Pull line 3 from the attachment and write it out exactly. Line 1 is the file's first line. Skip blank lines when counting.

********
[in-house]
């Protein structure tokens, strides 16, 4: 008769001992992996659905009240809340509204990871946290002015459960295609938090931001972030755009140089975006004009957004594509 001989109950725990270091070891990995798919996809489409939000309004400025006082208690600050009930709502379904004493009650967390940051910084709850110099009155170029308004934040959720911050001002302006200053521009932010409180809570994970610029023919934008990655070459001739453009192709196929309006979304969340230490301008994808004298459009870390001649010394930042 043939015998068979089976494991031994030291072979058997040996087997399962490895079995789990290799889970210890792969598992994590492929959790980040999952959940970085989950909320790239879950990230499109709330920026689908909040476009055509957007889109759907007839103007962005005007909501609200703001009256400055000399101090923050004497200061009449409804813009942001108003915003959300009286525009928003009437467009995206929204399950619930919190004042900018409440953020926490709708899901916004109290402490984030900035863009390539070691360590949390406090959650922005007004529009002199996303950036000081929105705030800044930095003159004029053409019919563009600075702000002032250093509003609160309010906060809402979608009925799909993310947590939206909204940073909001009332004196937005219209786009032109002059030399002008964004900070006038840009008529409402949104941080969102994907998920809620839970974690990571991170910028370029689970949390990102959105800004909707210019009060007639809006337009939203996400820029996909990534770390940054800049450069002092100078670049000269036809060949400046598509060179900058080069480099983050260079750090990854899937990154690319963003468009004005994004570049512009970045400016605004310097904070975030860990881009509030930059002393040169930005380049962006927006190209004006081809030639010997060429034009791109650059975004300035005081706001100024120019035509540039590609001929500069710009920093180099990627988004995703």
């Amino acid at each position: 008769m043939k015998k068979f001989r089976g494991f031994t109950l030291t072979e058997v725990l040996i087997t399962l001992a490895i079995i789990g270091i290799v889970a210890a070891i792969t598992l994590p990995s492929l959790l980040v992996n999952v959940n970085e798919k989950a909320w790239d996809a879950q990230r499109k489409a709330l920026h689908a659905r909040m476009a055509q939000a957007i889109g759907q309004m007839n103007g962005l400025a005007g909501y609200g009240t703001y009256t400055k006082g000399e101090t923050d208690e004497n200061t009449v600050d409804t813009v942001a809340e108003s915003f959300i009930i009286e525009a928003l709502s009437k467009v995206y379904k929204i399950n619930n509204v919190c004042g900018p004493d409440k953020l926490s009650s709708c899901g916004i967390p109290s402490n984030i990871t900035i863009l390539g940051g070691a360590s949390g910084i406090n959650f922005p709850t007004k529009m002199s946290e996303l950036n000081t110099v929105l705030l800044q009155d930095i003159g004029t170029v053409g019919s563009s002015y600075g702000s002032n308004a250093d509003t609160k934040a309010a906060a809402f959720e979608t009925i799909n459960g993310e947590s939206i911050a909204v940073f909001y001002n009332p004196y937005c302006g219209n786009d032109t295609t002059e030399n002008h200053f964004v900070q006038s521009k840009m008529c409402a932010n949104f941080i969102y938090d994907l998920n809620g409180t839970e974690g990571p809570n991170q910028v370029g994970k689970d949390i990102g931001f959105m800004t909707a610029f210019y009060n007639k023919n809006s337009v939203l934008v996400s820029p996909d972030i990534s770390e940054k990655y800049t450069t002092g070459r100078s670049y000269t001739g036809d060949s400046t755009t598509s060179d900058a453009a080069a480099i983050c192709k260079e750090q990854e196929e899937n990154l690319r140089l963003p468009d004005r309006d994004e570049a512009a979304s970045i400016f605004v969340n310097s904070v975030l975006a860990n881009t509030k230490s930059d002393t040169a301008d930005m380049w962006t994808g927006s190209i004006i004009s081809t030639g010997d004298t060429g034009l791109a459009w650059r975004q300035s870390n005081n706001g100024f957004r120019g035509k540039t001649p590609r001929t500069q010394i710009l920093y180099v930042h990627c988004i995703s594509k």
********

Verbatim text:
């Amino acid at each position: 008769m043939k015998k068979f001989r089976g494991f031994t109950l030291t072979e058997v725990l040996i087997t399962l001992a490895i079995i789990g270091i290799v889970a210890a070891i792969t598992l994590p990995s492929l959790l980040v992996n999952v959940n970085e798919k989950a909320w790239d996809a879950q990230r499109k489409a709330l920026h689908a659905r909040m476009a055509q939000a957007i889109g759907q309004m007839n103007g962005l400025a005007g909501y609200g009240t703001y009256t400055k006082g000399e101090t923050d208690e004497n200061t009449v600050d409804t813009v942001a809340e108003s915003f959300i009930i009286e525009a928003l709502s009437k467009v995206y379904k929204i399950n619930n509204v919190c004042g900018p004493d409440k953020l926490s009650s709708c899901g916004i967390p109290s402490n984030i990871t900035i863009l390539g940051g070691a360590s949390g910084i406090n959650f922005p709850t007004k529009m002199s946290e996303l950036n000081t110099v929105l705030l800044q009155d930095i003159g004029t170029v053409g019919s563009s002015y600075g702000s002032n308004a250093d509003t609160k934040a309010a906060a809402f959720e979608t009925i799909n459960g993310e947590s939206i911050a909204v940073f909001y001002n009332p004196y937005c302006g219209n786009d032109t295609t002059e030399n002008h200053f964004v900070q006038s521009k840009m008529c409402a932010n949104f941080i969102y938090d994907l998920n809620g409180t839970e974690g990571p809570n991170q910028v370029g994970k689970d949390i990102g931001f959105m800004t909707a610029f210019y009060n007639k023919n809006s337009v939203l934008v996400s820029p996909d972030i990534s770390e940054k990655y800049t450069t002092g070459r100078s670049y000269t001739g036809d060949s400046t755009t598509s060179d900058a453009a080069a480099i983050c192709k260079e750090q990854e196929e899937n990154l690319r140089l963003p468009d004005r309006d994004e570049a512009a979304s970045i400016f605004v969340n310097s904070v975030l975006a860990n881009t509030k230490s930059d002393t040169a301008d930005m380049w962006t994808g927006s190209i004006i004009s081809t030639g010997d004298t060429g034009l791109a459009w650059r975004q300035s870390n005081n706001g100024f957004r120019g035509k540039t001649p590609r001929t500069q010394i710009l920093y180099v930042h990627c988004i995703s594509k």